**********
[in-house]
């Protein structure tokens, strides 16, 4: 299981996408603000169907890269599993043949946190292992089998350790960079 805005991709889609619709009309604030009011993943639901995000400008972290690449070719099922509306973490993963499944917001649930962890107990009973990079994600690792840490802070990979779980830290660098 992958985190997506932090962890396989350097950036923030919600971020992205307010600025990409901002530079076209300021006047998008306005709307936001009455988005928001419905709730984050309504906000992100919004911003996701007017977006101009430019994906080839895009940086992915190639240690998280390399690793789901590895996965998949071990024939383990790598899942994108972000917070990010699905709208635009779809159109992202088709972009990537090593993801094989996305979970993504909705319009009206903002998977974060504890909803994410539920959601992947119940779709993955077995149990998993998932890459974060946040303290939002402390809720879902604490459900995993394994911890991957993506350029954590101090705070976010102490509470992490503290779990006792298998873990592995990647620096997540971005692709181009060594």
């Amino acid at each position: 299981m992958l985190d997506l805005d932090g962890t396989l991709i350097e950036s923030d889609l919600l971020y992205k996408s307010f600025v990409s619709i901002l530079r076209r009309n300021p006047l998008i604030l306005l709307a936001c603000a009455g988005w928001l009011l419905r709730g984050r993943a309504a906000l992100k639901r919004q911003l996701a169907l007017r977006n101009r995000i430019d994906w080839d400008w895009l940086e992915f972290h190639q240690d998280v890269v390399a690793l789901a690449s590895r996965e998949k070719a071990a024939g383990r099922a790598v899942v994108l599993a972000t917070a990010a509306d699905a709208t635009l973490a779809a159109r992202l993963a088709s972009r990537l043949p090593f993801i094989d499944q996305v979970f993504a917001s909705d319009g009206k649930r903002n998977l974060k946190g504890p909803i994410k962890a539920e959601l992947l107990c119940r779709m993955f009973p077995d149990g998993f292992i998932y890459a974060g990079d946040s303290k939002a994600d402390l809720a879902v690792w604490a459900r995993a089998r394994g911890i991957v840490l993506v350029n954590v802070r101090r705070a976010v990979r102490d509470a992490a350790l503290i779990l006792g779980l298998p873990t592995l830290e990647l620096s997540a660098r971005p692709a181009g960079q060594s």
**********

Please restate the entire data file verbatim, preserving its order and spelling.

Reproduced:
[in-house]
């Protein structure tokens, strides 16, 4: 299981996408603000169907890269599993043949946190292992089998350790960079 805005991709889609619709009309604030009011993943639901995000400008972290690449070719099922509306973490993963499944917001649930962890107990009973990079994600690792840490802070990979779980830290660098 992958985190997506932090962890396989350097950036923030919600971020992205307010600025990409901002530079076209300021006047998008306005709307936001009455988005928001419905709730984050309504906000992100919004911003996701007017977006101009430019994906080839895009940086992915190639240690998280390399690793789901590895996965998949071990024939383990790598899942994108972000917070990010699905709208635009779809159109992202088709972009990537090593993801094989996305979970993504909705319009009206903002998977974060504890909803994410539920959601992947119940779709993955077995149990998993998932890459974060946040303290939002402390809720879902604490459900995993394994911890991957993506350029954590101090705070976010102490509470992490503290779990006792298998873990592995990647620096997540971005692709181009060594």
């Amino acid at each position: 299981m992958l985190d997506l805005d932090g962890t396989l991709i350097e950036s923030d889609l919600l971020y992205k996408s307010f600025v990409s619709i901002l530079r076209r009309n300021p006047l998008i604030l306005l709307a936001c603000a009455g988005w928001l009011l419905r709730g984050r993943a309504a906000l992100k639901r919004q911003l996701a169907l007017r977006n101009r995000i430019d994906w080839d400008w895009l940086e992915f972290h190639q240690d998280v890269v390399a690793l789901a690449s590895r996965e998949k070719a071990a024939g383990r099922a790598v899942v994108l599993a972000t917070a990010a509306d699905a709208t635009l973490a779809a159109r992202l993963a088709s972009r990537l043949p090593f993801i094989d499944q996305v979970f993504a917001s909705d319009g009206k649930r903002n998977l974060k946190g504890p909803i994410k962890a539920e959601l992947l107990c119940r779709m993955f009973p077995d149990g998993f292992i998932y890459a974060g990079d946040s303290k939002a994600d402390l809720a879902v690792w604490a459900r995993a089998r394994g911890i991957v840490l993506v350029n954590v802070r101090r705070a976010v990979r102490d509470a992490a350790l503290i779990l006792g779980l298998p873990t592995l830290e990647l620096s997540a660098r971005p692709a181009g960079q060594s």